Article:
Kellen uses the eggs-in-one-basket analogy to describe how "controversial" (read: cha-ching) scholar Bart Ehrman, who put all his eggs in the biblicist basket, lost his faith. I will henceforth refer to this dilemma as the "Ehrman omelette," if only because the convertible BMW mentioned in the article reminds me that he sure has made the most of those sadly broken eggs.
It was an unnamed PTS professor who cracked the egg that remained with the words, "Maybe Mark made a mistake." The interesting thing for PTS to ask itself (as if an institution could ask itself something, but still) is whether or not Ehrman represents a failure or a success. If PTS is committed to the church Ehrman is a serious failure. If PTS is committed to the academy (and if the academy is measured by publication) Ehrman is a booming success. It's a straight question I'd love to hear an answer to, but doubt I will - for like I said, hard to ask a question to an institution. Maybe it's a question each person associated with that institution needs ask themselves.
The basket labelled "Great Tradition" sure would have helped Ehrman's faith mature beyond his conversion as a 15-year-old, and I hope it still can. But just like some children don't get inocculated against curable diseases and consequently die from them, so some Christians don't realize early on that tough questions are nothing new, and before you know it, well, you know the story.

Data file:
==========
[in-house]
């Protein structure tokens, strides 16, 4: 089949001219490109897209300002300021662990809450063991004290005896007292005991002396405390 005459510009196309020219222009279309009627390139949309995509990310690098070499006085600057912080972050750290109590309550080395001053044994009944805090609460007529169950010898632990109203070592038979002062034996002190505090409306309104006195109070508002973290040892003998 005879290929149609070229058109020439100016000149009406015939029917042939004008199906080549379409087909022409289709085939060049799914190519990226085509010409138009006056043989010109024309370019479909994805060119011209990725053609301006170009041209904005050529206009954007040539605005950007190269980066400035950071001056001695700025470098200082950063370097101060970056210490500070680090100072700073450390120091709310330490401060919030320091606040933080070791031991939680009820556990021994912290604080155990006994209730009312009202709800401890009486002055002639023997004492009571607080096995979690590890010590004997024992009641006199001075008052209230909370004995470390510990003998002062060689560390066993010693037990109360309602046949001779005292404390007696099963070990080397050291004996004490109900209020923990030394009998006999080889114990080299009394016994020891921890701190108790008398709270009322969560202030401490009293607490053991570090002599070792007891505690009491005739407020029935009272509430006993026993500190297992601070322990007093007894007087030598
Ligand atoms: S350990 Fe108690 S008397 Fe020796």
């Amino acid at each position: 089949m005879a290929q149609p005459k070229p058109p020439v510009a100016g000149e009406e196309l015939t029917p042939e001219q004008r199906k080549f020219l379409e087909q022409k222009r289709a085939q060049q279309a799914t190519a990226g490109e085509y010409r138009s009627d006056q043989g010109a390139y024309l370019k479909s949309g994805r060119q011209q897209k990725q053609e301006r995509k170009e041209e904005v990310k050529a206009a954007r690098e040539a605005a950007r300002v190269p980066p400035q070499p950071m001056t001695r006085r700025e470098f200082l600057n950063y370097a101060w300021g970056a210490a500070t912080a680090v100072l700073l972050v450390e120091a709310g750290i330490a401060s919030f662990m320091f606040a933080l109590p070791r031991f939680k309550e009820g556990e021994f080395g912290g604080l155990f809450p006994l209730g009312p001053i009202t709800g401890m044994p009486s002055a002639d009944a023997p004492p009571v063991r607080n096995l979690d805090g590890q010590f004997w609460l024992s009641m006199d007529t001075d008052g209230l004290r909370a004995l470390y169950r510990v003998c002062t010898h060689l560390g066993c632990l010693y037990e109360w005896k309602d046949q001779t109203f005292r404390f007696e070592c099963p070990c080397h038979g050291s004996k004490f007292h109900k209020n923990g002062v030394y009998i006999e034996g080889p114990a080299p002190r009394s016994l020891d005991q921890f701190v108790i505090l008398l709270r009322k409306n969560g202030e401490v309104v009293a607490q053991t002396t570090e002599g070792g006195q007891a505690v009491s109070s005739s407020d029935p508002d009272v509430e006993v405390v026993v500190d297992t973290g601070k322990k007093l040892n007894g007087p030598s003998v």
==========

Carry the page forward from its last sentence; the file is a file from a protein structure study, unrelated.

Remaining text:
It also sure helps to remember that the person who (I am told) advised Ehrman's dissertation is a much greater scholar (I'm sure Ehrman would agree) and still has his eggs intact. A well confirmed local legend has it that one student asked Bruce Metzger once whether or not he memorized the entire Greek New Testament. Metzger's answer: "Most of the variants."
Wait, you mean you can be intimately aware of Scriptural manuscript variants and not lose your faith? Uhh... yes. You might not get the beamer, but that's alright.
I bet Ehrman would prefer to have back his eggs.